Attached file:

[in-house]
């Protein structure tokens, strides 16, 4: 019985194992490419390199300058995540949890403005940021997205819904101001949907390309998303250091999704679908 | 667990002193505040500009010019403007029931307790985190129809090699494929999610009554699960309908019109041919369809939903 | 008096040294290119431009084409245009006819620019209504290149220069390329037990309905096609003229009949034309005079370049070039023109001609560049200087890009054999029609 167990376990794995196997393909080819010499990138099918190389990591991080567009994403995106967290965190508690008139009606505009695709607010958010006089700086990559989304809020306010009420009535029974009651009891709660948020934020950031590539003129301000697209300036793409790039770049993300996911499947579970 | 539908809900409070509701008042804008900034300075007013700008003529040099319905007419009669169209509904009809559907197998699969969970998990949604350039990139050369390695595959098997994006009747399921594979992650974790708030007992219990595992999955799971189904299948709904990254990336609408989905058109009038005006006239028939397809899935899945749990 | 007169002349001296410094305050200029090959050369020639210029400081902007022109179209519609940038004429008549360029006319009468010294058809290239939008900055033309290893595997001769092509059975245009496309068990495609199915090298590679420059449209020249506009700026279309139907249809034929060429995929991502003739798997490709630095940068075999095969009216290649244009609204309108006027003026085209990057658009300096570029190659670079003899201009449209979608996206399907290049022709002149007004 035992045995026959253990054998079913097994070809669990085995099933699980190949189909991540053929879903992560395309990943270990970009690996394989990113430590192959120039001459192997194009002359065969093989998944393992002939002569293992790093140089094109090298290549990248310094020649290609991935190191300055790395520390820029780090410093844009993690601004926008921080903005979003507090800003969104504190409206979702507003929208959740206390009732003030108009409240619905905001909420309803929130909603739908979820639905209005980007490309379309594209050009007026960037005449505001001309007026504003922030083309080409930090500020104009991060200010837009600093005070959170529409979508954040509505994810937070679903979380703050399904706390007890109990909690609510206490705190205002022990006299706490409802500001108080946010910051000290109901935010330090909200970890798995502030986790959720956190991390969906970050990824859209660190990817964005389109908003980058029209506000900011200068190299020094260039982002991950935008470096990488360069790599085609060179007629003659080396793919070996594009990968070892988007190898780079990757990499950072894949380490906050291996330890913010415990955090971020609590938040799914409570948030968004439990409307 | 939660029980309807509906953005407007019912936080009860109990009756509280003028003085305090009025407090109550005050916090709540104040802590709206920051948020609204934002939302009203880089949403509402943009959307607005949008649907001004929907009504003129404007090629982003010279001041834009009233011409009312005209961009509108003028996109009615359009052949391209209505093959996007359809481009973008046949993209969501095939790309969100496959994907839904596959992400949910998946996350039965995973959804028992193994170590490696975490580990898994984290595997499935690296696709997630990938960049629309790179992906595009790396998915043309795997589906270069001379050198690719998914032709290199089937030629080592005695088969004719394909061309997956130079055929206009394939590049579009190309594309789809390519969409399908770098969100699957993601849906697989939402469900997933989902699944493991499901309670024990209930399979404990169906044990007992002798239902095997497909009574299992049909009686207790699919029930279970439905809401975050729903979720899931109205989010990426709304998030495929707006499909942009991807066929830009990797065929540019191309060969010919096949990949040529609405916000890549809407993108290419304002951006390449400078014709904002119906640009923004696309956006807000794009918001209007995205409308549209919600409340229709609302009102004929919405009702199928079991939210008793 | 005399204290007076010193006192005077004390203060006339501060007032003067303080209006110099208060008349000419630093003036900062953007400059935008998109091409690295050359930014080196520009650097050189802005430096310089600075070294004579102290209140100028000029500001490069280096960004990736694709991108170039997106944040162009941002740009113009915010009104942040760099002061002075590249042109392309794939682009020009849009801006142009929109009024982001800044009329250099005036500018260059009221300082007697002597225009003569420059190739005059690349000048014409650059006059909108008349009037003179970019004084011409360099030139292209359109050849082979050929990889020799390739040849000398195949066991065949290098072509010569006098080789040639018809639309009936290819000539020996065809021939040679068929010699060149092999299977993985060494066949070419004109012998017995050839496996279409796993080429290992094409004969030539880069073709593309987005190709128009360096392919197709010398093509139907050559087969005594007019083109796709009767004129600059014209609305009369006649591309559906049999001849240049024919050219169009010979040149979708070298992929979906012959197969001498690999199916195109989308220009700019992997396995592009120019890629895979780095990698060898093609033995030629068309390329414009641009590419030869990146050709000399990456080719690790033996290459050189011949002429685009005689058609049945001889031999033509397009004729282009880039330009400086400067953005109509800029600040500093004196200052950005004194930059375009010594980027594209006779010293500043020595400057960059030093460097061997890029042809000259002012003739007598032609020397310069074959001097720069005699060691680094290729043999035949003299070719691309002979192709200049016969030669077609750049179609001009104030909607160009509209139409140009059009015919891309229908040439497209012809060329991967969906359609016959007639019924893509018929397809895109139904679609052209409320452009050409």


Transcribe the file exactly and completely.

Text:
[in-house]
């Protein structure tokens, strides 16, 4: 019985194992490419390199300058995540949890403005940021997205819904101001949907390309998303250091999704679908 | 667990002193505040500009010019403007029931307790985190129809090699494929999610009554699960309908019109041919369809939903 | 008096040294290119431009084409245009006819620019209504290149220069390329037990309905096609003229009949034309005079370049070039023109001609560049200087890009054999029609 167990376990794995196997393909080819010499990138099918190389990591991080567009994403995106967290965190508690008139009606505009695709607010958010006089700086990559989304809020306010009420009535029974009651009891709660948020934020950031590539003129301000697209300036793409790039770049993300996911499947579970 | 539908809900409070509701008042804008900034300075007013700008003529040099319905007419009669169209509904009809559907197998699969969970998990949604350039990139050369390695595959098997994006009747399921594979992650974790708030007992219990595992999955799971189904299948709904990254990336609408989905058109009038005006006239028939397809899935899945749990 | 007169002349001296410094305050200029090959050369020639210029400081902007022109179209519609940038004429008549360029006319009468010294058809290239939008900055033309290893595997001769092509059975245009496309068990495609199915090298590679420059449209020249506009700026279309139907249809034929060429995929991502003739798997490709630095940068075999095969009216290649244009609204309108006027003026085209990057658009300096570029190659670079003899201009449209979608996206399907290049022709002149007004 035992045995026959253990054998079913097994070809669990085995099933699980190949189909991540053929879903992560395309990943270990970009690996394989990113430590192959120039001459192997194009002359065969093989998944393992002939002569293992790093140089094109090298290549990248310094020649290609991935190191300055790395520390820029780090410093844009993690601004926008921080903005979003507090800003969104504190409206979702507003929208959740206390009732003030108009409240619905905001909420309803929130909603739908979820639905209005980007490309379309594209050009007026960037005449505001001309007026504003922030083309080409930090500020104009991060200010837009600093005070959170529409979508954040509505994810937070679903979380703050399904706390007890109990909690609510206490705190205002022990006299706490409802500001108080946010910051000290109901935010330090909200970890798995502030986790959720956190991390969906970050990824859209660190990817964005389109908003980058029209506000900011200068190299020094260039982002991950935008470096990488360069790599085609060179007629003659080396793919070996594009990968070892988007190898780079990757990499950072894949380490906050291996330890913010415990955090971020609590938040799914409570948030968004439990409307 | 939660029980309807509906953005407007019912936080009860109990009756509280003028003085305090009025407090109550005050916090709540104040802590709206920051948020609204934002939302009203880089949403509402943009959307607005949008649907001004929907009504003129404007090629982003010279001041834009009233011409009312005209961009509108003028996109009615359009052949391209209505093959996007359809481009973008046949993209969501095939790309969100496959994907839904596959992400949910998946996350039965995973959804028992193994170590490696975490580990898994984290595997499935690296696709997630990938960049629309790179992906595009790396998915043309795997589906270069001379050198690719998914032709290199089937030629080592005695088969004719394909061309997956130079055929206009394939590049579009190309594309789809390519969409399908770098969100699957993601849906697989939402469900997933989902699944493991499901309670024990209930399979404990169906044990007992002798239902095997497909009574299992049909009686207790699919029930279970439905809401975050729903979720899931109205989010990426709304998030495929707006499909942009991807066929830009990797065929540019191309060969010919096949990949040529609405916000890549809407993108290419304002951006390449400078014709904002119906640009923004696309956006807000794009918001209007995205409308549209919600409340229709609302009102004929919405009702199928079991939210008793 | 005399204290007076010193006192005077004390203060006339501060007032003067303080209006110099208060008349000419630093003036900062953007400059935008998109091409690295050359930014080196520009650097050189802005430096310089600075070294004579102290209140100028000029500001490069280096960004990736694709991108170039997106944040162009941002740009113009915010009104942040760099002061002075590249042109392309794939682009020009849009801006142009929109009024982001800044009329250099005036500018260059009221300082007697002597225009003569420059190739005059690349000048014409650059006059909108008349009037003179970019004084011409360099030139292209359109050849082979050929990889020799390739040849000398195949066991065949290098072509010569006098080789040639018809639309009936290819000539020996065809021939040679068929010699060149092999299977993985060494066949070419004109012998017995050839496996279409796993080429290992094409004969030539880069073709593309987005190709128009360096392919197709010398093509139907050559087969005594007019083109796709009767004129600059014209609305009369006649591309559906049999001849240049024919050219169009010979040149979708070298992929979906012959197969001498690999199916195109989308220009700019992997396995592009120019890629895979780095990698060898093609033995030629068309390329414009641009590419030869990146050709000399990456080719690790033996290459050189011949002429685009005689058609049945001889031999033509397009004729282009880039330009400086400067953005109509800029600040500093004196200052950005004194930059375009010594980027594209006779010293500043020595400057960059030093460097061997890029042809000259002012003739007598032609020397310069074959001097720069005699060691680094290729043999035949003299070719691309002979192709200049016969030669077609750049179609001009104030909607160009509209139409140009059009015919891309229908040439497209012809060329991967969906359609016959007639019924893509018929397809895109139904679609052209409320452009050409």